Initially, I was rather worried for Stephen Colbert. Sure, he was getting a major promotion when he was called up to end his award-winning “Colbert Report” and replace David Letterman as host of late-night juggernaut “The Late Show.” In all sense of the word, Colbert was getting a huge boost. Yet, I couldn’t quite shake off the feeling of sadness, especially as the credits rolled on the final episode of the Report. The kind of brilliant satire and cultural insight Colbert was able to impart through his show was something that could never really be replaced, even though I have enjoyed the work done on “The Nightly Show.”

Then I got around to watching the first couple episodes of Colbert’s new show. Then I watched the next one. Then I started watching every one after that, because my fears have been assuaged. What Colbert has managed to do is seamlessly blend the satirical message of the “Colbert Report” within the confines of a late night TV show format. Sure, many late night shows rely on satire and jokes to fill air time, and Colbert isn’t exactly in the same manner as his ultra-conservative character on the Report, but the show almost feels like a continuation of many of the Report’s features. The way news stories are talked about, the jokes and the segments feel almost wholesale transported from the original show to the new Late Show.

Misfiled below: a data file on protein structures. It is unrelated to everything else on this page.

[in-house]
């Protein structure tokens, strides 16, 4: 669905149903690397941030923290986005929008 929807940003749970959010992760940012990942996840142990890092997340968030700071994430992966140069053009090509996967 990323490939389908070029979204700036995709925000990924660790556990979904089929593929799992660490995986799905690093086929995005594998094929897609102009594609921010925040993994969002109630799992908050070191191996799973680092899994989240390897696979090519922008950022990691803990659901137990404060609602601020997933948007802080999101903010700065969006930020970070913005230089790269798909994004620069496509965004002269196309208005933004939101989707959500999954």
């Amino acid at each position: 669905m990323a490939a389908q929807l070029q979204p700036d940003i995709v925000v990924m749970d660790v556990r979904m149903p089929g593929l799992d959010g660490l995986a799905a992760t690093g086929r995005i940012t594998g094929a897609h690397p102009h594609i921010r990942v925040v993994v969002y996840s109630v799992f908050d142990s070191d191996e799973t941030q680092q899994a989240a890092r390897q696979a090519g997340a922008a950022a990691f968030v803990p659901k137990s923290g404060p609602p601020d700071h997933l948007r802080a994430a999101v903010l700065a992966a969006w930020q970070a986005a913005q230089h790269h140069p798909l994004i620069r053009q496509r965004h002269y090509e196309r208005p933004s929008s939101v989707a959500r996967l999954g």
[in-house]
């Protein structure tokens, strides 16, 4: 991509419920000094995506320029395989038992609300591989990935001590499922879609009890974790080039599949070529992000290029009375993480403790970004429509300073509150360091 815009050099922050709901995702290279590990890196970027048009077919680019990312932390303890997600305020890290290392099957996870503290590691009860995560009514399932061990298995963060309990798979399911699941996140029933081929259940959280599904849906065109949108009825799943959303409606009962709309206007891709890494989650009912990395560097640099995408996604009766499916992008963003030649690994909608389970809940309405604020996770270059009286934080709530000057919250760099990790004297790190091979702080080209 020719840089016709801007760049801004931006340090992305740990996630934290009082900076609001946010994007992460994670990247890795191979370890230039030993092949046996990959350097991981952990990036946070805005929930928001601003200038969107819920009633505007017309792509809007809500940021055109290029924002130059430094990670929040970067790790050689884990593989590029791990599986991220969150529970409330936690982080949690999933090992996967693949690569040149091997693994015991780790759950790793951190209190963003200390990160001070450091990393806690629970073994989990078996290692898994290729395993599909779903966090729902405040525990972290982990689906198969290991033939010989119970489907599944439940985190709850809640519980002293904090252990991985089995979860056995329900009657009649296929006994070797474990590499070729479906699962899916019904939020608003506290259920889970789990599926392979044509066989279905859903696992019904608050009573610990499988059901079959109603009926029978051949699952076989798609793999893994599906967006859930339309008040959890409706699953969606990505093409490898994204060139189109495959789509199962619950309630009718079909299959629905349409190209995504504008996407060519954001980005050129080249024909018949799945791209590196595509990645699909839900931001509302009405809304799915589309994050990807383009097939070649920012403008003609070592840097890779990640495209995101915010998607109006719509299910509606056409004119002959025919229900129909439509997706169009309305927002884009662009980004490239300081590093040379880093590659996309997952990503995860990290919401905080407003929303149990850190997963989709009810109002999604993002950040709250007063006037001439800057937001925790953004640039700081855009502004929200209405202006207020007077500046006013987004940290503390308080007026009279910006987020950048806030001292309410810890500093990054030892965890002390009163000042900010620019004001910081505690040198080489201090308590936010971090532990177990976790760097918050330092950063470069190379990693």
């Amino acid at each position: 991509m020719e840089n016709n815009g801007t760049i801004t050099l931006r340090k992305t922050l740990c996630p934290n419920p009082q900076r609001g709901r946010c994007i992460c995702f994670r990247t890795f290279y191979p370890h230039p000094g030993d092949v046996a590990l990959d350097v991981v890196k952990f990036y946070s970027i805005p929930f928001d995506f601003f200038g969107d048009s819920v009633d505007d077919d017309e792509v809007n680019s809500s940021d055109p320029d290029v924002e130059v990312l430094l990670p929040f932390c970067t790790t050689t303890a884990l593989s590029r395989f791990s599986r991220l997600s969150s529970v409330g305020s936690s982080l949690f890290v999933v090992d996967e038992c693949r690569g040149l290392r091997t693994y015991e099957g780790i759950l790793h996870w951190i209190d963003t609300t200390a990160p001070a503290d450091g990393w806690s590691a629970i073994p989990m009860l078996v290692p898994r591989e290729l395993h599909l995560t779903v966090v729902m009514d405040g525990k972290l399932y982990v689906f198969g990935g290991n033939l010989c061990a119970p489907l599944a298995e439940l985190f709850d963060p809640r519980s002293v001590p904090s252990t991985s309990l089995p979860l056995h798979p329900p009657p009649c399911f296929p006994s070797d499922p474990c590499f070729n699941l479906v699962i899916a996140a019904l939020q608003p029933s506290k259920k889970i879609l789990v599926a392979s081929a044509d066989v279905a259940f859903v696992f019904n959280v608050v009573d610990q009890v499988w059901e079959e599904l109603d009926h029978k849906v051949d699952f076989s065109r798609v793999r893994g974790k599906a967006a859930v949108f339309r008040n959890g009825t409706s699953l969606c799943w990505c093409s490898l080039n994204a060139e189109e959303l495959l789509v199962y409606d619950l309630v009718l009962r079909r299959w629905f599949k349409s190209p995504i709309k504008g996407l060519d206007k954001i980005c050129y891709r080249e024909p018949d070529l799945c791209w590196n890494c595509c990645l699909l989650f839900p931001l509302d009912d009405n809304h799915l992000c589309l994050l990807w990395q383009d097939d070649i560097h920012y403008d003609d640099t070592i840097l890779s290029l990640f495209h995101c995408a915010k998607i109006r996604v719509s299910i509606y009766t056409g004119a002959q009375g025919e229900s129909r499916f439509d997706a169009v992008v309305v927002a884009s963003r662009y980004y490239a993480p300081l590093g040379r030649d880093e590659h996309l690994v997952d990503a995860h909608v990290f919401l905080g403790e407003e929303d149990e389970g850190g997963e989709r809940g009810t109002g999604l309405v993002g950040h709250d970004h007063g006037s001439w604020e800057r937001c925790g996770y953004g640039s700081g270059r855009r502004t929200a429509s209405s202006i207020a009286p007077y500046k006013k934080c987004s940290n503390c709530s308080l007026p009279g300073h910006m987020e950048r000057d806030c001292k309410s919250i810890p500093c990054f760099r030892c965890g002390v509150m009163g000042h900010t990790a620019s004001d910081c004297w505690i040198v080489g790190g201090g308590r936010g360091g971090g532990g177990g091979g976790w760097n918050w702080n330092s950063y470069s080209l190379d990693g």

He even still has a hand come up to high five him when he lands a particularly tasty pun. Count me a repeat viewer if this is the kind of content he delivers.

Kevan Hulligan is a senior political science major. Contact Kevan at hulligkx@dukes.jmu.edu.